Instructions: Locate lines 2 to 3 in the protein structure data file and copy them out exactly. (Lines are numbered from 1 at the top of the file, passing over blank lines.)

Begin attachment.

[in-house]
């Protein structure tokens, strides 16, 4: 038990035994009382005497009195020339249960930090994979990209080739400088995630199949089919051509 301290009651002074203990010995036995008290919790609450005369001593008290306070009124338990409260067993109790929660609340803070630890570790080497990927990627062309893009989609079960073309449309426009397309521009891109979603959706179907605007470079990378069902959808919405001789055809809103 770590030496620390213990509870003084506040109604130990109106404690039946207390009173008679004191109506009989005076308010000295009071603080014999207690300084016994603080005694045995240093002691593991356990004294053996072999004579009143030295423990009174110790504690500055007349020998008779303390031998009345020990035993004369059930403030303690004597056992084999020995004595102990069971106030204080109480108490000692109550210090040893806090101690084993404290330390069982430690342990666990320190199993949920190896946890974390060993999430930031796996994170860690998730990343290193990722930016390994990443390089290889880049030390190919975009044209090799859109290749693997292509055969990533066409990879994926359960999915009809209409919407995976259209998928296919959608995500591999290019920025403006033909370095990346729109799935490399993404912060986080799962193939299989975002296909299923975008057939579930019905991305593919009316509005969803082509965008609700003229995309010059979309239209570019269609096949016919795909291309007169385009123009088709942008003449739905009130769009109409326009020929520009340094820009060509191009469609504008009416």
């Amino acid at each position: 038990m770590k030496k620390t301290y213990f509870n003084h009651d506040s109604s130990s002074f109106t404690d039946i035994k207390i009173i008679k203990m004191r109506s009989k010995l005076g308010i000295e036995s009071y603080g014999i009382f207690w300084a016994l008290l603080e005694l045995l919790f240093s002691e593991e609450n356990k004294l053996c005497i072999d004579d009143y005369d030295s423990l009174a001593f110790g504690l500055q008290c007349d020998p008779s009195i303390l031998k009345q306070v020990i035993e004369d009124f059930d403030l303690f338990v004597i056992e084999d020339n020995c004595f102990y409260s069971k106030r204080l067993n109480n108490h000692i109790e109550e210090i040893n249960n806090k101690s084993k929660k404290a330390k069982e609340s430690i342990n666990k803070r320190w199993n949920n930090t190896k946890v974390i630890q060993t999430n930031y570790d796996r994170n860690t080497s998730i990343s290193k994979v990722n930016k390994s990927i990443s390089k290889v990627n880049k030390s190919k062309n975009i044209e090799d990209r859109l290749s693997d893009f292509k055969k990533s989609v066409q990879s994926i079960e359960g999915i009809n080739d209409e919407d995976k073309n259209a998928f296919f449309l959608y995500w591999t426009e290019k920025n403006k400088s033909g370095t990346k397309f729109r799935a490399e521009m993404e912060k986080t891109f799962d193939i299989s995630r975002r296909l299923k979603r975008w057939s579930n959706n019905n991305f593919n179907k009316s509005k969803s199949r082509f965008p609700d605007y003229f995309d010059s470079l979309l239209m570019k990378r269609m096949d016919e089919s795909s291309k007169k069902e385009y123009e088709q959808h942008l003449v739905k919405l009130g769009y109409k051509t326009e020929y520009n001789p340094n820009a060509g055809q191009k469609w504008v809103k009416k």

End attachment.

């Protein structure tokens, strides 16, 4: 038990035994009382005497009195020339249960930090994979990209080739400088995630199949089919051509 301290009651002074203990010995036995008290919790609450005369001593008290306070009124338990409260067993109790929660609340803070630890570790080497990927990627062309893009989609079960073309449309426009397309521009891109979603959706179907605007470079990378069902959808919405001789055809809103 770590030496620390213990509870003084506040109604130990109106404690039946207390009173008679004191109506009989005076308010000295009071603080014999207690300084016994603080005694045995240093002691593991356990004294053996072999004579009143030295423990009174110790504690500055007349020998008779303390031998009345020990035993004369059930403030303690004597056992084999020995004595102990069971106030204080109480108490000692109550210090040893806090101690084993404290330390069982430690342990666990320190199993949920190896946890974390060993999430930031796996994170860690998730990343290193990722930016390994990443390089290889880049030390190919975009044209090799859109290749693997292509055969990533066409990879994926359960999915009809209409919407995976259209998928296919959608995500591999290019920025403006033909370095990346729109799935490399993404912060986080799962193939299989975002296909299923975008057939579930019905991305593919009316509005969803082509965008609700003229995309010059979309239209570019269609096949016919795909291309007169385009123009088709942008003449739905009130769009109409326009020929520009340094820009060509191009469609504008009416």
């Amino acid at each position: 038990m770590k030496k620390t301290y213990f509870n003084h009651d506040s109604s130990s002074f109106t404690d039946i035994k207390i009173i008679k203990m004191r109506s009989k010995l005076g308010i000295e036995s009071y603080g014999i009382f207690w300084a016994l008290l603080e005694l045995l919790f240093s002691e593991e609450n356990k004294l053996c005497i072999d004579d009143y005369d030295s423990l009174a001593f110790g504690l500055q008290c007349d020998p008779s009195i303390l031998k009345q306070v020990i035993e004369d009124f059930d403030l303690f338990v004597i056992e084999d020339n020995c004595f102990y409260s069971k106030r204080l067993n109480n108490h000692i109790e109550e210090i040893n249960n806090k101690s084993k929660k404290a330390k069982e609340s430690i342990n666990k803070r320190w199993n949920n930090t190896k946890v974390i630890q060993t999430n930031y570790d796996r994170n860690t080497s998730i990343s290193k994979v990722n930016k390994s990927i990443s390089k290889v990627n880049k030390s190919k062309n975009i044209e090799d990209r859109l290749s693997d893009f292509k055969k990533s989609v066409q990879s994926i079960e359960g999915i009809n080739d209409e919407d995976k073309n259209a998928f296919f449309l959608y995500w591999t426009e290019k920025n403006k400088s033909g370095t990346k397309f729109r799935a490399e521009m993404e912060k986080t891109f799962d193939i299989s995630r975002r296909l299923k979603r975008w057939s579930n959706n019905n991305f593919n179907k009316s509005k969803s199949r082509f965008p609700d605007y003229f995309d010059s470079l979309l239209m570019k990378r269609m096949d016919e089919s795909s291309k007169k069902e385009y123009e088709q959808h942008l003449v739905k919405l009130g769009y109409k051509t326009e020929y520009n001789p340094n820009a060509g055809q191009k469609w504008v809103k009416k």